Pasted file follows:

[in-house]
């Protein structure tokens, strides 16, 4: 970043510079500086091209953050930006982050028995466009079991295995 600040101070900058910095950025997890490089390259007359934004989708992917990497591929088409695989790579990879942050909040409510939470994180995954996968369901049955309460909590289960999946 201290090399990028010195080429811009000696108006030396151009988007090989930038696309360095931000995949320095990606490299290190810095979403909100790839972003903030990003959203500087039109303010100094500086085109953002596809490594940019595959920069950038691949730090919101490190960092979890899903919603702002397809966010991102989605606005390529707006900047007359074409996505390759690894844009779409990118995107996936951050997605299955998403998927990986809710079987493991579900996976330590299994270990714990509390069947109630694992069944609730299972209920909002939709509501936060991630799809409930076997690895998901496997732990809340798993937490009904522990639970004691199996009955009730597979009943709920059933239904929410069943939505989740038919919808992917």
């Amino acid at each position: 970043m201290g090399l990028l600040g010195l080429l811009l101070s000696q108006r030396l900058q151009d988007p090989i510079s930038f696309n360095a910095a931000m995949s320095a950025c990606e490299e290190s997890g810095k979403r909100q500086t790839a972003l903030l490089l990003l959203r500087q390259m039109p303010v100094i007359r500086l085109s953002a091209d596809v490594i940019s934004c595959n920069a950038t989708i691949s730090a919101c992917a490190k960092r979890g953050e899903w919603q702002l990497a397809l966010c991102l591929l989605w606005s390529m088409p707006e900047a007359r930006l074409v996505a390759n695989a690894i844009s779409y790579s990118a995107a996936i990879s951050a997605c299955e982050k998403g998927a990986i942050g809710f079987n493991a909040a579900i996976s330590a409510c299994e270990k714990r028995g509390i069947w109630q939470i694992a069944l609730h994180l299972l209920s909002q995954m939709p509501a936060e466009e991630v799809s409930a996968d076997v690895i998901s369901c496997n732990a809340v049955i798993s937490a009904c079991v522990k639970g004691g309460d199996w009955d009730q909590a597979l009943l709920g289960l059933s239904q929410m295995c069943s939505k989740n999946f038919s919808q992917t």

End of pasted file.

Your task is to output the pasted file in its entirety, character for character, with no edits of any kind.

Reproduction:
[in-house]
């Protein structure tokens, strides 16, 4: 970043510079500086091209953050930006982050028995466009079991295995 600040101070900058910095950025997890490089390259007359934004989708992917990497591929088409695989790579990879942050909040409510939470994180995954996968369901049955309460909590289960999946 201290090399990028010195080429811009000696108006030396151009988007090989930038696309360095931000995949320095990606490299290190810095979403909100790839972003903030990003959203500087039109303010100094500086085109953002596809490594940019595959920069950038691949730090919101490190960092979890899903919603702002397809966010991102989605606005390529707006900047007359074409996505390759690894844009779409990118995107996936951050997605299955998403998927990986809710079987493991579900996976330590299994270990714990509390069947109630694992069944609730299972209920909002939709509501936060991630799809409930076997690895998901496997732990809340798993937490009904522990639970004691199996009955009730597979009943709920059933239904929410069943939505989740038919919808992917």
């Amino acid at each position: 970043m201290g090399l990028l600040g010195l080429l811009l101070s000696q108006r030396l900058q151009d988007p090989i510079s930038f696309n360095a910095a931000m995949s320095a950025c990606e490299e290190s997890g810095k979403r909100q500086t790839a972003l903030l490089l990003l959203r500087q390259m039109p303010v100094i007359r500086l085109s953002a091209d596809v490594i940019s934004c595959n920069a950038t989708i691949s730090a919101c992917a490190k960092r979890g953050e899903w919603q702002l990497a397809l966010c991102l591929l989605w606005s390529m088409p707006e900047a007359r930006l074409v996505a390759n695989a690894i844009s779409y790579s990118a995107a996936i990879s951050a997605c299955e982050k998403g998927a990986i942050g809710f079987n493991a909040a579900i996976s330590a409510c299994e270990k714990r028995g509390i069947w109630q939470i694992a069944l609730h994180l299972l209920s909002q995954m939709p509501a936060e466009e991630v799809s409930a996968d076997v690895i998901s369901c496997n732990a809340v049955i798993s937490a009904c079991v522990k639970g004691g309460d199996w009955d009730q909590a597979l009943l709920g289960l059933s239904q929410m295995c069943s939505k989740n999946f038919s919808q992917t």